Aussie Near Four-Week High Before RBA as Fed Rate Rise Odds Drop

  • Swaps indicate 7% chance RBA will cut interest rate Tuesday
  • ‘The Fed outlook offers a reprieve for Aussie,’ Callow says

Australia’s dollar held near a four-week high versus its U.S. peer amid signs central banks in both country’s won’t rush to change policy.

Swaps indicate only about 10 percent odds that the Reserve Bank of Australia will lower interest rates at its meeting Tuesday, following a cut last month. The Aussie rallied the most in three months against the dollar last week after a U.S. Labor Department report showed employers in May added the fewest number of workers in almost six years. Federal Reserve Chair Janet Yellen maintained Monday that additional gradual rate increases are appropriate, without specifying their precise timing.

“The Fed outlook offers a reprieve for Aussie against the U.S. dollar,” said Sean Callow, a senior foreign-exchange strategist at Westpac Banking Corp. in Sydney. “Assuming the RBA holds steady today and doesn’t sound too dovish, then Aussie should make a run at 74.50 U.S. cents this week.”

The Australian dollar was little changed at 73.72 U.S. cents as of 11:17 a.m. in Tokyo, after reaching 73.91 Monday, the strongest level since May 11. The greenback was at $1.1352 per euro from $1.1355. It was little changed at 107.58 yen.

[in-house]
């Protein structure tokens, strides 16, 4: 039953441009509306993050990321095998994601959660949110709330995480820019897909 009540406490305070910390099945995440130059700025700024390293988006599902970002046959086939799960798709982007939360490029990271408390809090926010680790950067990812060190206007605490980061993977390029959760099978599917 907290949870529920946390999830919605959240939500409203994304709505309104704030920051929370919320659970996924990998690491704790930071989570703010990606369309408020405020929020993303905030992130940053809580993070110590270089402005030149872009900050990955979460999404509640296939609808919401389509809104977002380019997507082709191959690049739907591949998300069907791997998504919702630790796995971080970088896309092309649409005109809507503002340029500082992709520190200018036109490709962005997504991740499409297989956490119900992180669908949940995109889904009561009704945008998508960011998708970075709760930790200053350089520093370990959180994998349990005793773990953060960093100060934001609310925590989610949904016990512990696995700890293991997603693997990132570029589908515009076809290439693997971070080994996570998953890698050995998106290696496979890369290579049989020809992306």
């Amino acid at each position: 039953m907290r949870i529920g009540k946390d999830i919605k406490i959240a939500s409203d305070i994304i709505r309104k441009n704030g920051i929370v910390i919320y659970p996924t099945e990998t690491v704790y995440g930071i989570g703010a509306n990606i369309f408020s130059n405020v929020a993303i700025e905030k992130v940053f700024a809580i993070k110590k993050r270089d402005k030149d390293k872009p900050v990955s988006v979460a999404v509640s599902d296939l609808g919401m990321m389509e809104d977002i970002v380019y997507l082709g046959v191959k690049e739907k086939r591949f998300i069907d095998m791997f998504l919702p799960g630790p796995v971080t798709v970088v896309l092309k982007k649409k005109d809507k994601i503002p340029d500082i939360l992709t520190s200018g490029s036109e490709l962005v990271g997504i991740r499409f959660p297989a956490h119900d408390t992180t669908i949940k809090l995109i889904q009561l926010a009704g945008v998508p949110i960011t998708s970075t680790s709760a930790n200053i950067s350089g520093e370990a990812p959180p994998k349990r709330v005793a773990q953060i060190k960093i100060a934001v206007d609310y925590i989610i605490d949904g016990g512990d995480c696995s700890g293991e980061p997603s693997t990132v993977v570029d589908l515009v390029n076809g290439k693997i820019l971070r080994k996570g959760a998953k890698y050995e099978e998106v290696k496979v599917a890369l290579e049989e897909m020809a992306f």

Less Clarity

Yellen was less specific than in her previous remarks in describing when she expected the Fed to raise rates again. On May 27 at Harvard University, she said an increase would likely be appropriate in “coming months,” a phrase omitted from Monday’s speech text. The central bank raised its target for the federal funds rate by 0.25 percentage point in December, the first increase since 2006.

Futures indicate a 2 percent chance the Fed will raise interest rates by its June 14-15 meeting, down from 30 percent odds at the start of last week.

The RBA unexpectedly lowered its key rate to a record 1.75 percent on May 3, citing a lower outlook for inflation. That helped push the Aussie on a downward path to its lowest level in almost three months on May 24. A better-than-expected reading for gross domestic product at the start of June helped spur a 1.9 percent rebound in the Aussie this month.

Citigroup Inc. entered a long position in Australia’s dollar versus the greenback, according to a note to institutional investors that suggested market positioning has become too bearish. Hedge funds and other large speculators swung to a net short position last week for the first time since the five days ended Feb. 9, according to the latest figures from the Commodity Futures Trading Commission.

“The market looks vulnerable to AUD strength on surprising hawkishness,” Todd Elmer, a Singapore-based foreign-exchange strategist at the bank, wrote in the note. “Domestic data flow has been firm.”

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